as NASA and Feral Reserve Scams

Nonne hebiore est vita hominis super terram, et sicut dies mercennarii dies eius? Sicut servus desiderat umbram, et sicut mercennarius praestolatur finem operis sui; sic et ego habui menses vacuos, et noctes laboriosas enumeravi mihi. Si dormiero, dico, quando consurgam, et rursum expectabo vesperam, et replebor doloribus usque ad tenebras?

Dies mei velocius transierunt quam a texente tela succiditur, et consumpti sunt absque ulla spe. Memento quia ventus est vita mea, et non revertetur oculus meus ut videat bona.

 

Is not the life of man on earth a drudgery, and his days are like the days of a hireling? As a servant longeth for the shade, as the hireling looketh for the end of his work; so I also have had empty months, and have numbered to myself wearisome nights. If I lie down to sleep, I shall say: When shall I rise? and again, I shall look for the evening, and shall be filled with sorrows even till darkness.

My days have passed more swiftly than the web is cut by the weaver, and are consumed without any hope. Remember that my life is but wind, and my eye shall not return to see good things.

 

Job 7:1-4,6-7

"Foolery, sir, does walk about the orb like the sun; it shines everywhere."

Shakespeare, Twelfth Night

Copernicus, Kepler, Galileo, and Newton were fools, and Einstein was an old communist. As weak and nonexistent as it is, by far the weakest of all supposed forces, much weaker even than the tiniest refrigerator magnet or itsy bitsy spider, gravity would be an exclusively vertical force only if the earth were flat; and gravity is not a lateral force at all, and the earth is not flat, of course.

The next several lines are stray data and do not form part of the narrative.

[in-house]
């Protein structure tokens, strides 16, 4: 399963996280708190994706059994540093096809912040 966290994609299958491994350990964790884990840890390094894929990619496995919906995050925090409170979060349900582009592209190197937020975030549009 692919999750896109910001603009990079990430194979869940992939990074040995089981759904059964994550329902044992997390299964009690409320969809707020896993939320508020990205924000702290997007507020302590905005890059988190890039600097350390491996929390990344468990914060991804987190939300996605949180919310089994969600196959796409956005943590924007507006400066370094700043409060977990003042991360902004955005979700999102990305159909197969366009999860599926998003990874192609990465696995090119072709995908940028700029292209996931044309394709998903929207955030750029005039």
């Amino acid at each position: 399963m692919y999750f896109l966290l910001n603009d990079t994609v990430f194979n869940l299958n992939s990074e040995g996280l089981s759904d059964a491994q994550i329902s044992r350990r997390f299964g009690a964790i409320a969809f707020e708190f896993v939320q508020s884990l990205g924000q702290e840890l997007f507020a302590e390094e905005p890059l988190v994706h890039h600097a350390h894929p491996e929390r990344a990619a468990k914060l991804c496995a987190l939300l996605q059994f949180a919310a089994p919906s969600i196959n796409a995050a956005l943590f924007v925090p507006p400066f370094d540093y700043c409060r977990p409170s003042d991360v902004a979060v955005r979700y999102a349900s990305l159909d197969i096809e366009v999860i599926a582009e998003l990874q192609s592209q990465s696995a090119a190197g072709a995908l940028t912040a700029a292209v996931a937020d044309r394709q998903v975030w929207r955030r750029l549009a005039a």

Shakespeare was born in 1564, the same year as Galileo, and in all his works he never mentions Copernicus or heliocentrism. He never mentions Gilbert, Kepler, or Galileo. However, he did mention Aristotle and the Christian faith, both of which are geocentric sources.

From sentiments gathered from his plays and details of his life, he appears to have been a Catholic sympathizer, or even a sort of crypto-Catholic, getting by as wisely as would be well in Protestant England. In "Troilus and Cressida" he wrote "one touch of nature makes the whole world kin" and phrases that fairly should be interpreted as a geocentric and Catholic view of the cosmos: Troilus saying, "as sun to day, as iron to adamant, as earth to center", and Cressida "as the very center of the earth drawing all things to it."

In the same play, Ulysses says : "the Heavens themselves, the Planets, and this center [the Earth], observe degree, priority, and place."